Contact person:
Johan Ekstedt
  • Malmö University – Faculty of Culture and Society
Responsible at MaU:
Johan Ekstedt
Time frame:
03 September 2018 - 14 June 2024

Project description

The overarching topic of this thesis is the content and impact of the European Union Agency for Asylum’s (EUAA) bureaucratic support to European Union (EU) Member States. In particular, the thesis investigates how the bureaucratic structures influence how caseworkers and other personnel perform their duties. Delving into the various aspects of this topic, several subthemes emerge, including the question of supranational governance, legal developments, implementation of policy, the institutionalisation of bureaucratic practices, discretionary decision-making, ethical dilemmas, and the personal experiences of individual caseworkers.

The four articles that form the thesis cover four distinct research questions, with some significant overlap. In particular, the first two articles relate closely to the experience of frontline staff, in relation to the question of ethical conduct in bureaucratic organizations. Thus, these articles engage with the literature on policy implementation in general and Street Level Bureaucracy theory, in particular. The third article is different in nature, as it delves into the legal, political, and organizational aspects on how the current system could be reformed, and the possibility of granting more decision-making authority to the EUAA. This article engages with the literature on supranational governance and the legal nature of EU agencies. The fourth article, focuses on the EUAAs work within Third Country Resettlement, investigates how bureaucratic tools and infrastructure are developed. Looking at the collaborative process between Member States, the EUAA and other actors, it engages with the Public Administration literature on policy instruments.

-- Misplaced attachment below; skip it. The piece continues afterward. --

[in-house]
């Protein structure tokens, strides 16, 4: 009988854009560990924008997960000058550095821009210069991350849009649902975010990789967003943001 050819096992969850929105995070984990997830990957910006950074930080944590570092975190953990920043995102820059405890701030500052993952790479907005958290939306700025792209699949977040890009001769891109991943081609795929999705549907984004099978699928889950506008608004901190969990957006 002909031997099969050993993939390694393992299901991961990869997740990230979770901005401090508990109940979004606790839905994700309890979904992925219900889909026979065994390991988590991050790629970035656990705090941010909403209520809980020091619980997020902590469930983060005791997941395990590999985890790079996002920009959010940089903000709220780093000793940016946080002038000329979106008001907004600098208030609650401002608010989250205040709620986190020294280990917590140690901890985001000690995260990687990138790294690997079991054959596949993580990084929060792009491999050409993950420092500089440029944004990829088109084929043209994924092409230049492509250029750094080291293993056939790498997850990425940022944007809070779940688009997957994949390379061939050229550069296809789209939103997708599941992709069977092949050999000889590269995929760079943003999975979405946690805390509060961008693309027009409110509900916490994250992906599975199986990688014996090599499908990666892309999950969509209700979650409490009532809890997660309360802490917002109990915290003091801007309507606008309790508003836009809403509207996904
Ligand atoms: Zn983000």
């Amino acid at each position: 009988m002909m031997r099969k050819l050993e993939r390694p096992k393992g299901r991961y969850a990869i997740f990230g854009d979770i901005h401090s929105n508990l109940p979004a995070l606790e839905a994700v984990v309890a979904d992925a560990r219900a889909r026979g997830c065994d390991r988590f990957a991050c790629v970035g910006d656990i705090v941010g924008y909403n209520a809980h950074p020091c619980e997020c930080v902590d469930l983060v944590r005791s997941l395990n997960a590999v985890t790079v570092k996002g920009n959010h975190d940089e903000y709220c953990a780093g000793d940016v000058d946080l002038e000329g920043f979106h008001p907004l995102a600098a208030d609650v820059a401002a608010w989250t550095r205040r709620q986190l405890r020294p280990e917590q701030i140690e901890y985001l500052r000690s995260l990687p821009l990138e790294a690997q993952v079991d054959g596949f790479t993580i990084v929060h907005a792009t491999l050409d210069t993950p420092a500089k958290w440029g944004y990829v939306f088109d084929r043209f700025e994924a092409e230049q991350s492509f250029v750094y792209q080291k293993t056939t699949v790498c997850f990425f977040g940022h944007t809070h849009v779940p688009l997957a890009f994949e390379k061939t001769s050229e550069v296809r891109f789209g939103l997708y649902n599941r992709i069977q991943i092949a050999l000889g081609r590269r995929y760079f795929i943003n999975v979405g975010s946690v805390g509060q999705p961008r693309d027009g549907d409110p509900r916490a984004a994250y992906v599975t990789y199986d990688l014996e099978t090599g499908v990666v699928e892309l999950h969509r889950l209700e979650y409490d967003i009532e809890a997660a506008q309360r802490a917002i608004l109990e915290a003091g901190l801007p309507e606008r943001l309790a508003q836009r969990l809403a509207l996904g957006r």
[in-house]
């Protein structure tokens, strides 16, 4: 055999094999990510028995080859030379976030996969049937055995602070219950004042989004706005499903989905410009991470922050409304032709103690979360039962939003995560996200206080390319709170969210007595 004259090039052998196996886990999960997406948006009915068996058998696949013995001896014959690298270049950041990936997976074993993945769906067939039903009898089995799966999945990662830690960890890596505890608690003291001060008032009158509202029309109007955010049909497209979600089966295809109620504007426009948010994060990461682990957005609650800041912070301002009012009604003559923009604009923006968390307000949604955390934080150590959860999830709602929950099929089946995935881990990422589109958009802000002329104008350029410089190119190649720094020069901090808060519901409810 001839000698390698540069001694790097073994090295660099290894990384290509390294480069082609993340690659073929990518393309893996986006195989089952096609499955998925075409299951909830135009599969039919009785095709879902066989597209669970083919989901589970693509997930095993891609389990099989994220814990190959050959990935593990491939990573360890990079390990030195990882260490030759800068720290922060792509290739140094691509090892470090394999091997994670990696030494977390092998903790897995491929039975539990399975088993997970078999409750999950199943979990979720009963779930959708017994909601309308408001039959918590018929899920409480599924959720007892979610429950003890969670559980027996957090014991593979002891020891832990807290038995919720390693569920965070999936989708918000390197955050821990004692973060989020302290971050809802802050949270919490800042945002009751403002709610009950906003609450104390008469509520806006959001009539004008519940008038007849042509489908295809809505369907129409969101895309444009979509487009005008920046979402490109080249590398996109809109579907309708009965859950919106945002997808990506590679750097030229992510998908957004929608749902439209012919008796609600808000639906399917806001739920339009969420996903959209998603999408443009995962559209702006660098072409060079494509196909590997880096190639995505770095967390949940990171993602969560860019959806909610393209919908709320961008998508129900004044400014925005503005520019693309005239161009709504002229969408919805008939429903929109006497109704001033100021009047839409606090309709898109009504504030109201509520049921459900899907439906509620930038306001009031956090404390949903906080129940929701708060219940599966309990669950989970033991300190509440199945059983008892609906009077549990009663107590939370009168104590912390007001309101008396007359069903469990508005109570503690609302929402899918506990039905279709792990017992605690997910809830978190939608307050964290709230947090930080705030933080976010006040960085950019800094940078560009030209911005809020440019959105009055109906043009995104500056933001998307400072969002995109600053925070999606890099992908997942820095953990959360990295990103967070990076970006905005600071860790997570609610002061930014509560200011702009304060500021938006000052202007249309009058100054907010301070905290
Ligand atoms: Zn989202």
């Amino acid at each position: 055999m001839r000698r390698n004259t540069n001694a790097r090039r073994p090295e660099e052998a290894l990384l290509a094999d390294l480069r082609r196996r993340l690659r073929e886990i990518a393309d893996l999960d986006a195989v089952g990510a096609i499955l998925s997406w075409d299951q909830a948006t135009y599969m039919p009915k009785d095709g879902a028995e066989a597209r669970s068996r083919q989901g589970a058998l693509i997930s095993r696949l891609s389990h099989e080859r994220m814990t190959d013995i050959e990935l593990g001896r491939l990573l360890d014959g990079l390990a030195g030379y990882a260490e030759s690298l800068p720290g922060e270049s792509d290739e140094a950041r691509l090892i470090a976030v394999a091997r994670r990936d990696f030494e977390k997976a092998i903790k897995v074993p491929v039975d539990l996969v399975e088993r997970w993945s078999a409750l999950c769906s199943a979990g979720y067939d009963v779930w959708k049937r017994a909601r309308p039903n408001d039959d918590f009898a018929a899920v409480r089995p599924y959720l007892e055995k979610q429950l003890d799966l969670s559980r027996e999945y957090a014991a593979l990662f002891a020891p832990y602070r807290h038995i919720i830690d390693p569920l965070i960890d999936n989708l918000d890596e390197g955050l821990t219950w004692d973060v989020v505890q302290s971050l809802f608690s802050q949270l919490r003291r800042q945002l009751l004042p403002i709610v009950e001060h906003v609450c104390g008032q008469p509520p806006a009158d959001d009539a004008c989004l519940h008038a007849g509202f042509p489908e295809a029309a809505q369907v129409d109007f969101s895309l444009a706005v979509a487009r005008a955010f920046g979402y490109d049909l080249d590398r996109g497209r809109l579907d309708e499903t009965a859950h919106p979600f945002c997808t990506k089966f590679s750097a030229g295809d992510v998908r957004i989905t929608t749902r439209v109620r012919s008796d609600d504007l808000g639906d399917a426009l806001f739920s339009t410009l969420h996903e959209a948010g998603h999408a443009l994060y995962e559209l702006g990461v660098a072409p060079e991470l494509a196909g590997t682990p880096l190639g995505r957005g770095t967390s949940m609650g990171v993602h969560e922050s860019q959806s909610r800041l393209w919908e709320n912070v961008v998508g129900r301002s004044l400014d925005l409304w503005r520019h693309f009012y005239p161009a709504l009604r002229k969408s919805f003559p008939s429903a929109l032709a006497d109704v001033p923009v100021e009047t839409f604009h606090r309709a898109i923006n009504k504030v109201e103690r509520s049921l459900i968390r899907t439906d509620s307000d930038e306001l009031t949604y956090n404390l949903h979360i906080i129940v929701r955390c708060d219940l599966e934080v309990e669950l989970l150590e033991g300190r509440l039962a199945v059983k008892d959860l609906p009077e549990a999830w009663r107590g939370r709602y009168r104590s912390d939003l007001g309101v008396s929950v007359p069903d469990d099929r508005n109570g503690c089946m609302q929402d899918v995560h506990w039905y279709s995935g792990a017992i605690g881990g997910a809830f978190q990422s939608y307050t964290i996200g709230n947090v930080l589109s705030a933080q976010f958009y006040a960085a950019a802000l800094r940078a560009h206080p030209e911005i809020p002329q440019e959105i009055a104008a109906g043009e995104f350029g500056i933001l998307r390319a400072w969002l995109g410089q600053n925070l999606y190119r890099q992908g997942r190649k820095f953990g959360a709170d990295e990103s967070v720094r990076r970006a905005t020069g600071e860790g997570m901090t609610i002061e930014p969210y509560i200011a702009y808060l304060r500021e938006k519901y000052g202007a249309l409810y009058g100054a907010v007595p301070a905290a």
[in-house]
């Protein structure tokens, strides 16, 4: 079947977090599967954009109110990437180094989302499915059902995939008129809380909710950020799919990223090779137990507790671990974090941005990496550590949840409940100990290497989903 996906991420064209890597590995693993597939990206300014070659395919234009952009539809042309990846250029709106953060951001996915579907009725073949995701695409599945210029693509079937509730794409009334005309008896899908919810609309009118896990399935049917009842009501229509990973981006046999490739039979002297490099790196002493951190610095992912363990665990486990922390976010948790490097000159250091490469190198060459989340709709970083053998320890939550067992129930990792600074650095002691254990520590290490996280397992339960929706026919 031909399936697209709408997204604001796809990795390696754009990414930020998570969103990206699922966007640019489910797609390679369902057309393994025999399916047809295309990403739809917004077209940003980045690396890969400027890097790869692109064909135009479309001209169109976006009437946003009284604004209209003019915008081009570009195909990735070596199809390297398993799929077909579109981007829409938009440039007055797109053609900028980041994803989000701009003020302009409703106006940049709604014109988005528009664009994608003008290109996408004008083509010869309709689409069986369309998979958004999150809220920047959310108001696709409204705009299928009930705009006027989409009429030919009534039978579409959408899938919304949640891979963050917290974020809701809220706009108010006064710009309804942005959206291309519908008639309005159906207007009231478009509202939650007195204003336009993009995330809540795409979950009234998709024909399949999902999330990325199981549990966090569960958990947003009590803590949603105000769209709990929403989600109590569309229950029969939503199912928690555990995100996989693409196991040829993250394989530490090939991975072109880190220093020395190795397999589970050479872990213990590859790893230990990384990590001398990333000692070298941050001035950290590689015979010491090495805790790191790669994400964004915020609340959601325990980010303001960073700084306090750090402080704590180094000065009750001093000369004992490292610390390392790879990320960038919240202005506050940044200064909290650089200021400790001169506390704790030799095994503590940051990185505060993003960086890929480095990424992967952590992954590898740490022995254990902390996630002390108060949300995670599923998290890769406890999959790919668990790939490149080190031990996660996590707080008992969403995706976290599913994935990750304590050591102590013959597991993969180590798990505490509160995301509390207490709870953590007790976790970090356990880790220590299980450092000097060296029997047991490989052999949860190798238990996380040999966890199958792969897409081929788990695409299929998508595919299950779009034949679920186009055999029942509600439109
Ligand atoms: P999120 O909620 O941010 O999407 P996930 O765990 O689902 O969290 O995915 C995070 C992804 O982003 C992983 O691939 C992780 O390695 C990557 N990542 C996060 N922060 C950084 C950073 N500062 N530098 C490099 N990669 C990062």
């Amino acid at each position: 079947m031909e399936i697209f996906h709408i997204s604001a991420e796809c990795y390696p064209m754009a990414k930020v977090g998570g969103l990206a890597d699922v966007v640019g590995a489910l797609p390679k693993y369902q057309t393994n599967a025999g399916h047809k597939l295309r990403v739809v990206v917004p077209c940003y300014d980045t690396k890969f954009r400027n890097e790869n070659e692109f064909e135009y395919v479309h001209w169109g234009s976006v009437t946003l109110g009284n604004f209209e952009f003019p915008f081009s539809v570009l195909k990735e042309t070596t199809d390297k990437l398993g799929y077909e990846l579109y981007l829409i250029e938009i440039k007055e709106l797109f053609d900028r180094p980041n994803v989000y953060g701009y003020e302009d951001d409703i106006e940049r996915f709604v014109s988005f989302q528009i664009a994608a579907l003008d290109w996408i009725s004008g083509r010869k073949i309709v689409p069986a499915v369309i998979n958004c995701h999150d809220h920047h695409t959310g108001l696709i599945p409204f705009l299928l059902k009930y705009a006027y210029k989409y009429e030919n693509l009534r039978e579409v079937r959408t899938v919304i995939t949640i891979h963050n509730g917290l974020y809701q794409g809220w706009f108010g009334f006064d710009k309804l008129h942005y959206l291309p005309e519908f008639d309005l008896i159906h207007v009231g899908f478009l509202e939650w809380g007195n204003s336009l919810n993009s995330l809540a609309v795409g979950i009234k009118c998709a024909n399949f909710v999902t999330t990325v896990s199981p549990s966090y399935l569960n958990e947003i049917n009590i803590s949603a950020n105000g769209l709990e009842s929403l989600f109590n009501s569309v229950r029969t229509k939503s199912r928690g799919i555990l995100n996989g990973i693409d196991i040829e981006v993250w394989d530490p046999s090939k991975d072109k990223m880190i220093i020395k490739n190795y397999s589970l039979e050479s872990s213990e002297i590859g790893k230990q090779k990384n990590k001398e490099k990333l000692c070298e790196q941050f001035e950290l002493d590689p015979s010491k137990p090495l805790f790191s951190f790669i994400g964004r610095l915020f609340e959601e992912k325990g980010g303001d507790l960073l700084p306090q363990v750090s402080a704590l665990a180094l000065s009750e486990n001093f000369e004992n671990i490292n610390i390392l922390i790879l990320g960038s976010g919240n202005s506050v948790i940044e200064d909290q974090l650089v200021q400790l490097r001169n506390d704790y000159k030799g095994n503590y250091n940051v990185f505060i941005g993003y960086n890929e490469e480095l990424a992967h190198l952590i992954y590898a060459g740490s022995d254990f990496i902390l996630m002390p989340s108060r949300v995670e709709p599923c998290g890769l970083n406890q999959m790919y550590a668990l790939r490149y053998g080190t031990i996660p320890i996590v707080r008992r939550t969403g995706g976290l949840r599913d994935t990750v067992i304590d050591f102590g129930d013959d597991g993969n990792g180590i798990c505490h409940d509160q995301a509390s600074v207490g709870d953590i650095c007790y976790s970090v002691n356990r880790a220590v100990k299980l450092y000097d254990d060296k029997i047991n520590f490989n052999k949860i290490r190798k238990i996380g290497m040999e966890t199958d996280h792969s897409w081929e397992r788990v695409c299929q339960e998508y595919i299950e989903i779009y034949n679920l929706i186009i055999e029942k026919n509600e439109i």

This thesis is also a theoretical and methodological contribution to the study of organizations working in the field of migration management. The EUAA is an understudied agency with certain specific characteristics. It was therefore necessary to develop a new theoretical framework, labelled “micro-institutionalism”.